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Adequacy of Reporting in Economics

Berk Ozler's picture
Should the identity of the author affect the interpretation of the existing evidence? You might answer ‘no,’ but it does. And when it does, it may affect the decision of influential people and institutions, such as a multilateral donor organization or, in the following case, a high level panel discussing the post-MDGs development agenda.

Friday links June 15: unpopular financial education, long-term impacts of CCTs, how to increase charitable giving, and more…

David McKenzie's picture
  • On the IDB First steps blog, evidence from CCT programs that the long-term impacts are greater when kids get this in the womb and in their first two years of life versus even when aged 2 to 5: children who were exposed to the CCT while in-utero and during the first two years of life score 0.15 standard deviations higher in the cognitive development assessment than those boys who were exposed to the program when they were 2 to 5 years old.

Getting to better data: Talking to strangers

Markus Goldstein's picture
About 15 years ago, when I was doing my dissertation research with a professor with experience in fieldwork, we did a 15 round survey with households in Ghana.   Given the frequency of the visits, we based the enumerators in the village.  But we were careful to hire enumerators from nearby big towns -- not the villages in which we were working.  This was partly for skills, but mostly to make sure that the enumerators wouldn't be asking sensitive questions of people they knew.   

Long-term effects of a short-term boost to savings – are mental accounts the key to why more small businesses don’t take advantage of high returns?

David McKenzie's picture
Standard economic theory would suggest that a one-time infusion of cash should have at most a temporary effect on business profitability – over time, individuals facing high returns should be able to re-invest business profits and bit-by-bit bootstrap themselves up to the steady-state size. Yet in an experiment I did with Suresh de Mel and Chris Woodruff in Sri Lanka, we find a one-time grant has sustained impacts five years later on male microenterprise owners.

Tools of the trade: recent tests of matching estimators through the evaluation of job-training programs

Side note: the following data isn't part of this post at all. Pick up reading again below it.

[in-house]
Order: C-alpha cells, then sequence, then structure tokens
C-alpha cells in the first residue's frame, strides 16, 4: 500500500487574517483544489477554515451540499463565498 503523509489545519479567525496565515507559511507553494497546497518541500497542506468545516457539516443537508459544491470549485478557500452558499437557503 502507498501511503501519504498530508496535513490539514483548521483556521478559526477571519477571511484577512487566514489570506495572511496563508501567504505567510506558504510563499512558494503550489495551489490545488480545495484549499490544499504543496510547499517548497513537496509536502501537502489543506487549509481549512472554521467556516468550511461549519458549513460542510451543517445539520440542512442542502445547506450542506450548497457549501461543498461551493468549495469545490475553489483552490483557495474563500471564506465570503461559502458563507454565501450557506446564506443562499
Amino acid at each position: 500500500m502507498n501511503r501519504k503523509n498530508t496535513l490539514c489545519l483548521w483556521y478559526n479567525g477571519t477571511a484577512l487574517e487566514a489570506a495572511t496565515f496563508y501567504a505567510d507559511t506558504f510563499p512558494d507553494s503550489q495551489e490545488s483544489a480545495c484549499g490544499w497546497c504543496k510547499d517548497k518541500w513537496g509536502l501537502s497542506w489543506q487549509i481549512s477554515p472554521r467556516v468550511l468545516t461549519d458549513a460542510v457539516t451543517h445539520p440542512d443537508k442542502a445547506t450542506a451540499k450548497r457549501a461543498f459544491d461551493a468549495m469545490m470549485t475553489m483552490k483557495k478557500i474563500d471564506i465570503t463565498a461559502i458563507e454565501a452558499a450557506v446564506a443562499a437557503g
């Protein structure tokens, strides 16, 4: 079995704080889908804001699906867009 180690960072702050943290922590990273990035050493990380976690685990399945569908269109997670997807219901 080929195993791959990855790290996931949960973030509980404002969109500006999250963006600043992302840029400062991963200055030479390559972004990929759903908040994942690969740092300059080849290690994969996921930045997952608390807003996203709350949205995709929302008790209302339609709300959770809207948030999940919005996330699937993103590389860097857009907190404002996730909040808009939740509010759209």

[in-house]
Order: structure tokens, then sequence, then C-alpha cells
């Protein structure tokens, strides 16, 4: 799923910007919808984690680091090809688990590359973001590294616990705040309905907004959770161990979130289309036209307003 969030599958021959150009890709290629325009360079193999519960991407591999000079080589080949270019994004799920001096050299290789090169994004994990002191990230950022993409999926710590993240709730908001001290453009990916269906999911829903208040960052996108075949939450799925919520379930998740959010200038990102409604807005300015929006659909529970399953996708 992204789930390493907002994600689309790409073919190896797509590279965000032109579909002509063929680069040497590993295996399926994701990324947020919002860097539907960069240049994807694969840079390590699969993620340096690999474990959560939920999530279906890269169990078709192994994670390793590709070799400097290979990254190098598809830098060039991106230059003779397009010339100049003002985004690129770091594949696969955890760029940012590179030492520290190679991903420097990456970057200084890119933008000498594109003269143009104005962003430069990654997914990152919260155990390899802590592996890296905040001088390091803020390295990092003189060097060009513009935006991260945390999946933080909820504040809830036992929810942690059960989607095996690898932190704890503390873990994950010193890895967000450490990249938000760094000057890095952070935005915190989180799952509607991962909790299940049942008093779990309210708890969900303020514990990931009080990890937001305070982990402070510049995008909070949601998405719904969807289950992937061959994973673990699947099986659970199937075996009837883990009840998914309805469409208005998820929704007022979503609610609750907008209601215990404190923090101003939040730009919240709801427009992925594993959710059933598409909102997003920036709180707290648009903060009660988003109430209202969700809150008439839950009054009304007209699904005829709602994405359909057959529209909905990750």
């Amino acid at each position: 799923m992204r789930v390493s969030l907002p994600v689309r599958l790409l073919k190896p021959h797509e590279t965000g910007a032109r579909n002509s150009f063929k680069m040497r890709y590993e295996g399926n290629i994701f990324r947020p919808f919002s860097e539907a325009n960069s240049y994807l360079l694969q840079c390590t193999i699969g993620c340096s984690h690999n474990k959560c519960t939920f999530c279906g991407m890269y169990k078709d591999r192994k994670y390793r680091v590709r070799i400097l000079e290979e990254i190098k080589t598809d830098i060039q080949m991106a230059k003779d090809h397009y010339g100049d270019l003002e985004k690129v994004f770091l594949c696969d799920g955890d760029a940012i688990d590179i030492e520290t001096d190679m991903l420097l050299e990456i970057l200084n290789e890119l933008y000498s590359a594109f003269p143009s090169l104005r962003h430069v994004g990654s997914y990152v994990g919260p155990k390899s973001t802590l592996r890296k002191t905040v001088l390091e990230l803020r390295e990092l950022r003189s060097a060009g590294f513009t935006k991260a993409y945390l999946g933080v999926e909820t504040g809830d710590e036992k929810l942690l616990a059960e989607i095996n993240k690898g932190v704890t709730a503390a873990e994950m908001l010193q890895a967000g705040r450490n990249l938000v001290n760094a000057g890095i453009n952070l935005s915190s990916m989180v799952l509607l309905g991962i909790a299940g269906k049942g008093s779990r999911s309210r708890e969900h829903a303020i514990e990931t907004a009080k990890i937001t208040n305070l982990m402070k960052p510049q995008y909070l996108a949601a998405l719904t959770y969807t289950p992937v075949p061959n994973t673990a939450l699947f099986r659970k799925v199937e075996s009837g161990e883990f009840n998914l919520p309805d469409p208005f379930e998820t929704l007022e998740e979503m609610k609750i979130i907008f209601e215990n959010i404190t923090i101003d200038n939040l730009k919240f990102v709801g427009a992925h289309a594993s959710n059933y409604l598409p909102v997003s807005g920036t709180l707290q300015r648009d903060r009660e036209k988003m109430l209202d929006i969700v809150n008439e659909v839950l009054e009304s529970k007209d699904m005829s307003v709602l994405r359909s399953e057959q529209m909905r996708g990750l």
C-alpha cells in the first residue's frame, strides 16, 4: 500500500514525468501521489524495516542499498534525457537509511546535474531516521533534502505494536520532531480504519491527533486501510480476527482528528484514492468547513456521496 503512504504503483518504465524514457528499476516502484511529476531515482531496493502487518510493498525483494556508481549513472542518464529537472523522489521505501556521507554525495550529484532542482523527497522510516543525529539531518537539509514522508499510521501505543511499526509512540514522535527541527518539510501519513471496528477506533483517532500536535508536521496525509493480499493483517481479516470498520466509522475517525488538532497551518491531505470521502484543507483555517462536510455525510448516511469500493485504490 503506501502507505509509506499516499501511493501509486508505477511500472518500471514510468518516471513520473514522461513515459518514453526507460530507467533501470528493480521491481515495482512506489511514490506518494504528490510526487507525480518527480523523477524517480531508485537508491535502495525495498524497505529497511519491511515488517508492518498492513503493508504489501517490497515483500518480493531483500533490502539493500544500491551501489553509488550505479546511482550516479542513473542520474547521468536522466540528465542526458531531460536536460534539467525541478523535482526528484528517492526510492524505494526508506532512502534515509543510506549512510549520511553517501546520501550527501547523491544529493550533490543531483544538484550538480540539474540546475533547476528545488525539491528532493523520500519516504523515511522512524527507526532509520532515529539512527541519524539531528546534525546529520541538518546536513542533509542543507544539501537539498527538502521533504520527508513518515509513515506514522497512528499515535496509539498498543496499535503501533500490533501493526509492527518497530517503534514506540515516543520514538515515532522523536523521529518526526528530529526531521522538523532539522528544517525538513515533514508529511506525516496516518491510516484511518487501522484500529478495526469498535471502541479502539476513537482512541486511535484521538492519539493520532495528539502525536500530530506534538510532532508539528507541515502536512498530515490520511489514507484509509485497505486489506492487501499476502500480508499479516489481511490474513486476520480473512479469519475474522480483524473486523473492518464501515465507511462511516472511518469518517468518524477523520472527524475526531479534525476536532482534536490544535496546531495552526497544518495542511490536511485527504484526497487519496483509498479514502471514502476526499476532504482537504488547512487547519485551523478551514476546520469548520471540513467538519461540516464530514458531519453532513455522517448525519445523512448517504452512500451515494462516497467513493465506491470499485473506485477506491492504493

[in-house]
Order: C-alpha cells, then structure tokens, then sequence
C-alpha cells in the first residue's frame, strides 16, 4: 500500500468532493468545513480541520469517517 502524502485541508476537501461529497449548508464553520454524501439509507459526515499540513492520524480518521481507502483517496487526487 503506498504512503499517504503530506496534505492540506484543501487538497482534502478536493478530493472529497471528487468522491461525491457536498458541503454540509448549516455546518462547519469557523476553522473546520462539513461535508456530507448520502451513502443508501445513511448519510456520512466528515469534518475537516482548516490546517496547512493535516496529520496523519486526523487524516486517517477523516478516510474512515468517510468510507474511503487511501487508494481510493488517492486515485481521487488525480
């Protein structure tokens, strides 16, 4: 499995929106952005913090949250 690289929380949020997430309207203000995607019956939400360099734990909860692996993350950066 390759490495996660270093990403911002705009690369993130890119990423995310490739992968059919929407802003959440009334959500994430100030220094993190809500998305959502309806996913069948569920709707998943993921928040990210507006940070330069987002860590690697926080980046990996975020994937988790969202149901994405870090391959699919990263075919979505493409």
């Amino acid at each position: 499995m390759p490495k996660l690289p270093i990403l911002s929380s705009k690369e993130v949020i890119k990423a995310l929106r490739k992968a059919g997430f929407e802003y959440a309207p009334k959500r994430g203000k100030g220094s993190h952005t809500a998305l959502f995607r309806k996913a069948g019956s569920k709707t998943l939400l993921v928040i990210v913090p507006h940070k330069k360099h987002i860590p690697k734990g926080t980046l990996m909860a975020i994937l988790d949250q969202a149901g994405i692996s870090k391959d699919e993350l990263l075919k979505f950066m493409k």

Jed Friedman's picture
Of all the impact evaluation methods, the one that consistently (and justifiably) comes last in the methods courses we teach is matching. We de-emphasize this method because it requires the strongest assumptions to yield a valid estimate of causal impact. Most importantly this concerns the assumption of unconfoundedness, namely that selection into treatment can be accurately captured solely as a function of observable covariates in the data.

What makes bureaucracies work better? Lessons from the Nigerian Civil Service

Markus Goldstein's picture
Given Jed's post last week on thinking through performance incentives for health workers, and the fact that the World Bank is in the throes of a reform process itself, a fascinating new paper from Imran Rasul and Daniel Rogger on autonomy and performance based incentives in Nigeria gives us some other food for thought.   In a nutshell, Rasul and Rogger

Doing Experiments with Socially Good but Privately Bad Treatments

David McKenzie's picture
Most experiments in development economics involve giving the treatment group something they want (e.g. cash, health care, schooling for their kids) or at least offering something they might want and can choose whether or not to take up (e.g. business training, financial education). Indeed among the most common justifications for randomization is that there is not enough of the treatment for everyone who wants it, leading to oversubscription or randomized phase-in designs.

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